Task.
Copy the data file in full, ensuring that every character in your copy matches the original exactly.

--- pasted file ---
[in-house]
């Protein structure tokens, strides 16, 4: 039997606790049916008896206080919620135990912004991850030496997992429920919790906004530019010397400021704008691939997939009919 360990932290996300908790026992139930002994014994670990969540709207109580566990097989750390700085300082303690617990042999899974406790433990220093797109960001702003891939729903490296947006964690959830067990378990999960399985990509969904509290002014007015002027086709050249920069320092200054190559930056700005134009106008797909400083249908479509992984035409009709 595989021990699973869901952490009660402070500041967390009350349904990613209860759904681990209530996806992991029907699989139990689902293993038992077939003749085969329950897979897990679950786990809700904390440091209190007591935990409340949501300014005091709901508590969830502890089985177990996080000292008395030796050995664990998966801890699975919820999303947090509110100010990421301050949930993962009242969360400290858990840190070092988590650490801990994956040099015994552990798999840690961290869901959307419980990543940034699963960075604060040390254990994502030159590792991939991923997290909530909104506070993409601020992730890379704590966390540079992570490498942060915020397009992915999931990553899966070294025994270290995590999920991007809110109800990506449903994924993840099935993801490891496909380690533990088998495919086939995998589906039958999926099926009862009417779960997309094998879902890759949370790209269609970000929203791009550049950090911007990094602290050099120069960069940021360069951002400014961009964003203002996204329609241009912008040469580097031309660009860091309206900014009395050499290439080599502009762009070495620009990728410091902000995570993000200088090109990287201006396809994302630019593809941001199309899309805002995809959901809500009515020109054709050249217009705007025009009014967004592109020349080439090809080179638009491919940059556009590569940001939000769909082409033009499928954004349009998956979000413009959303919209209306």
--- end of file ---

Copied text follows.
[in-house]
């Protein structure tokens, strides 16, 4: 039997606790049916008896206080919620135990912004991850030496997992429920919790906004530019010397400021704008691939997939009919 360990932290996300908790026992139930002994014994670990969540709207109580566990097989750390700085300082303690617990042999899974406790433990220093797109960001702003891939729903490296947006964690959830067990378990999960399985990509969904509290002014007015002027086709050249920069320092200054190559930056700005134009106008797909400083249908479509992984035409009709 595989021990699973869901952490009660402070500041967390009350349904990613209860759904681990209530996806992991029907699989139990689902293993038992077939003749085969329950897979897990679950786990809700904390440091209190007591935990409340949501300014005091709901508590969830502890089985177990996080000292008395030796050995664990998966801890699975919820999303947090509110100010990421301050949930993962009242969360400290858990840190070092988590650490801990994956040099015994552990798999840690961290869901959307419980990543940034699963960075604060040390254990994502030159590792991939991923997290909530909104506070993409601020992730890379704590966390540079992570490498942060915020397009992915999931990553899966070294025994270290995590999920991007809110109800990506449903994924993840099935993801490891496909380690533990088998495919086939995998589906039958999926099926009862009417779960997309094998879902890759949370790209269609970000929203791009550049950090911007990094602290050099120069960069940021360069951002400014961009964003203002996204329609241009912008040469580097031309660009860091309206900014009395050499290439080599502009762009070495620009990728410091902000995570993000200088090109990287201006396809994302630019593809941001199309899309805002995809959901809500009515020109054709050249217009705007025009009014967004592109020349080439090809080179638009491919940059556009590569940001939000769909082409033009499928954004349009998956979000413009959303919209209306």